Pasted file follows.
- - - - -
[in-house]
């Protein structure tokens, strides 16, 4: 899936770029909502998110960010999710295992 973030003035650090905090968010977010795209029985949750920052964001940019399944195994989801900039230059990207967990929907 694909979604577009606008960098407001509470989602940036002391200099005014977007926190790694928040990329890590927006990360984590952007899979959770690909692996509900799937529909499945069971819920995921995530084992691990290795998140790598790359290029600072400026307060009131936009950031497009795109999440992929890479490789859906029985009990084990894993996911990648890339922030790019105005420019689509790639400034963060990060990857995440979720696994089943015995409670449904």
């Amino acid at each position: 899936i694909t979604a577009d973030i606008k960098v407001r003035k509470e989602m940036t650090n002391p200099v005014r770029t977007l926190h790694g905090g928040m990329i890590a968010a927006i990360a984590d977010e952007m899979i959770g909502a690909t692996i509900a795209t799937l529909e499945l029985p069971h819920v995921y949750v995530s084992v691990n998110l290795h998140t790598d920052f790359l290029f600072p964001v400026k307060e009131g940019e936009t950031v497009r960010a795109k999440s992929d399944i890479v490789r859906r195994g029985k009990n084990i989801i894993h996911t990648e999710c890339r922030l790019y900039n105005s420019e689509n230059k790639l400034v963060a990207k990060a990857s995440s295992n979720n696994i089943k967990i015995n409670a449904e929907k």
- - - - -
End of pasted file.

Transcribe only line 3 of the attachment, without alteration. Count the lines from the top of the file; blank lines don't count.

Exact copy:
């Amino acid at each position: 899936i694909t979604a577009d973030i606008k960098v407001r003035k509470e989602m940036t650090n002391p200099v005014r770029t977007l926190h790694g905090g928040m990329i890590a968010a927006i990360a984590d977010e952007m899979i959770g909502a690909t692996i509900a795209t799937l529909e499945l029985p069971h819920v995921y949750v995530s084992v691990n998110l290795h998140t790598d920052f790359l290029f600072p964001v400026k307060e009131g940019e936009t950031v497009r960010a795109k999440s992929d399944i890479v490789r859906r195994g029985k009990n084990i989801i894993h996911t990648e999710c890339r922030l790019y900039n105005s420019e689509n230059k790639l400034v963060a990207k990060a990857s995440s295992n979720n696994i089943k967990i015995n409670a449904e929907k």